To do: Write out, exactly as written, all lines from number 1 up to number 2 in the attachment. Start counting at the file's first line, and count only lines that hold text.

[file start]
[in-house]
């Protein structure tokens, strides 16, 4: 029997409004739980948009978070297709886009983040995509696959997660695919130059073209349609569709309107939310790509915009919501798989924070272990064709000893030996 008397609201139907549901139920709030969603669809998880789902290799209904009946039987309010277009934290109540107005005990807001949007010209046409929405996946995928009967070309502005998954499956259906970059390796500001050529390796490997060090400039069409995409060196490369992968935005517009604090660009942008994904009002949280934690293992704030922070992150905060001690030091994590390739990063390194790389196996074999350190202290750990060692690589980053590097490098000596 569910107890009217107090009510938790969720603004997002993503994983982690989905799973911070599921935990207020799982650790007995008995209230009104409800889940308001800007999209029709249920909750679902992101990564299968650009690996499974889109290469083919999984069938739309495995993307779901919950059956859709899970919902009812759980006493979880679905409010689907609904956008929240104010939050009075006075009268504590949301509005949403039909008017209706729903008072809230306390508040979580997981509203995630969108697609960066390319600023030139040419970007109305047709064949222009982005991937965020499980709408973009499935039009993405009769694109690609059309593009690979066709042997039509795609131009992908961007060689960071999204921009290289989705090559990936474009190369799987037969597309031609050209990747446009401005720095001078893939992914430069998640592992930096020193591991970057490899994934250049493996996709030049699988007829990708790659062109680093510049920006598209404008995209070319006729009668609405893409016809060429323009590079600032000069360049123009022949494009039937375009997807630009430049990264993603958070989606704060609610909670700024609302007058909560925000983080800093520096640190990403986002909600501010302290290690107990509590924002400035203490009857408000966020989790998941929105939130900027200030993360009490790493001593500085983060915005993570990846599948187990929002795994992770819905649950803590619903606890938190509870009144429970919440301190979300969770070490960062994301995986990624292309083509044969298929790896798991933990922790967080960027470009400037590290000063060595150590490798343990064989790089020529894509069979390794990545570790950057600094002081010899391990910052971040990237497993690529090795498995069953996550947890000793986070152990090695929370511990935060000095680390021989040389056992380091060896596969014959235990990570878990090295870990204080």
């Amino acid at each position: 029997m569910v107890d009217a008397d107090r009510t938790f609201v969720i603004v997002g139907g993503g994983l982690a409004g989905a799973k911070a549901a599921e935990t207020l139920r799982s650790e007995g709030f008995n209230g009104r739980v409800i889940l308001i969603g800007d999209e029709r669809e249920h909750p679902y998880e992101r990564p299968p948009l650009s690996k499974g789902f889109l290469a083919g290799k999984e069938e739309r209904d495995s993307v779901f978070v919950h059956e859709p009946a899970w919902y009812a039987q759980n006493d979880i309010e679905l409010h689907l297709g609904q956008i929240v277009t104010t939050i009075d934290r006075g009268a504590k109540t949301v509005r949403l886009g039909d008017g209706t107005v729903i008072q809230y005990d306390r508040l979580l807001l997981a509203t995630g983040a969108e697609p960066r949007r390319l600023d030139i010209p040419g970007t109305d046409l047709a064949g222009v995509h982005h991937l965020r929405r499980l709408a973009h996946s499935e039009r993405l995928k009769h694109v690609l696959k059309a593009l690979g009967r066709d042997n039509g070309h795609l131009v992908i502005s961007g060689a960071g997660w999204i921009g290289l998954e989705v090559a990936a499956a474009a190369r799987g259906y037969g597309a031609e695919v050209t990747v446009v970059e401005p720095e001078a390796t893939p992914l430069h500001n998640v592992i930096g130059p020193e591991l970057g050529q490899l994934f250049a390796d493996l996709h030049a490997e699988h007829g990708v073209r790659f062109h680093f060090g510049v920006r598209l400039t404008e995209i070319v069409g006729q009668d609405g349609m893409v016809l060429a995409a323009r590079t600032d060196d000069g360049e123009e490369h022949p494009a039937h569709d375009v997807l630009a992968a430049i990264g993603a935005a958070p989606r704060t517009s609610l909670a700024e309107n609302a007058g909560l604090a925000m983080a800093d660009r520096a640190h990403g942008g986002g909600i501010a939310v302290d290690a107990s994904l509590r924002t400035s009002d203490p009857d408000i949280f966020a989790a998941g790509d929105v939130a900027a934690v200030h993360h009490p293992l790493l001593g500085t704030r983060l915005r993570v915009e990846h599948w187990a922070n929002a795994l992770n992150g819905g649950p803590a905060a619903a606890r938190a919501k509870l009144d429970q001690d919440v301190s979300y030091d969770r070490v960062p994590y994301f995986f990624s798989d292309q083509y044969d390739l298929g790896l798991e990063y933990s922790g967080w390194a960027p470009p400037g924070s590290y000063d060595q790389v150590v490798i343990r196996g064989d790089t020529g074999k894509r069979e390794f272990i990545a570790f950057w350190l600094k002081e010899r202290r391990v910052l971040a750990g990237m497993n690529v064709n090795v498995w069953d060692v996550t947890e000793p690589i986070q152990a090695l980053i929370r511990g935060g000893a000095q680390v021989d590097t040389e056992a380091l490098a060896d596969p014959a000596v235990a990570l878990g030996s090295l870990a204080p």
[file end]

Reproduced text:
[in-house]
């Protein structure tokens, strides 16, 4: 029997409004739980948009978070297709886009983040995509696959997660695919130059073209349609569709309107939310790509915009919501798989924070272990064709000893030996 008397609201139907549901139920709030969603669809998880789902290799209904009946039987309010277009934290109540107005005990807001949007010209046409929405996946995928009967070309502005998954499956259906970059390796500001050529390796490997060090400039069409995409060196490369992968935005517009604090660009942008994904009002949280934690293992704030922070992150905060001690030091994590390739990063390194790389196996074999350190202290750990060692690589980053590097490098000596 569910107890009217107090009510938790969720603004997002993503994983982690989905799973911070599921935990207020799982650790007995008995209230009104409800889940308001800007999209029709249920909750679902992101990564299968650009690996499974889109290469083919999984069938739309495995993307779901919950059956859709899970919902009812759980006493979880679905409010689907609904956008929240104010939050009075006075009268504590949301509005949403039909008017209706729903008072809230306390508040979580997981509203995630969108697609960066390319600023030139040419970007109305047709064949222009982005991937965020499980709408973009499935039009993405009769694109690609059309593009690979066709042997039509795609131009992908961007060689960071999204921009290289989705090559990936474009190369799987037969597309031609050209990747446009401005720095001078893939992914430069998640592992930096020193591991970057490899994934250049493996996709030049699988007829990708790659062109680093510049920006598209404008995209070319006729009668609405893409016809060429323009590079600032000069360049123009022949494009039937375009997807630009430049990264993603958070989606704060609610909670700024609302007058909560925000983080800093520096640190990403986002909600501010302290290690107990509590924002400035203490009857408000966020989790998941929105939130900027200030993360009490790493001593500085983060915005993570990846599948187990929002795994992770819905649950803590619903606890938190509870009144429970919440301190979300969770070490960062994301995986990624292309083509044969298929790896798991933990922790967080960027470009400037590290000063060595150590490798343990064989790089020529894509069979390794990545570790950057600094002081010899391990910052971040990237497993690529090795498995069953996550947890000793986070152990090695929370511990935060000095680390021989040389056992380091060896596969014959235990990570878990090295870990204080």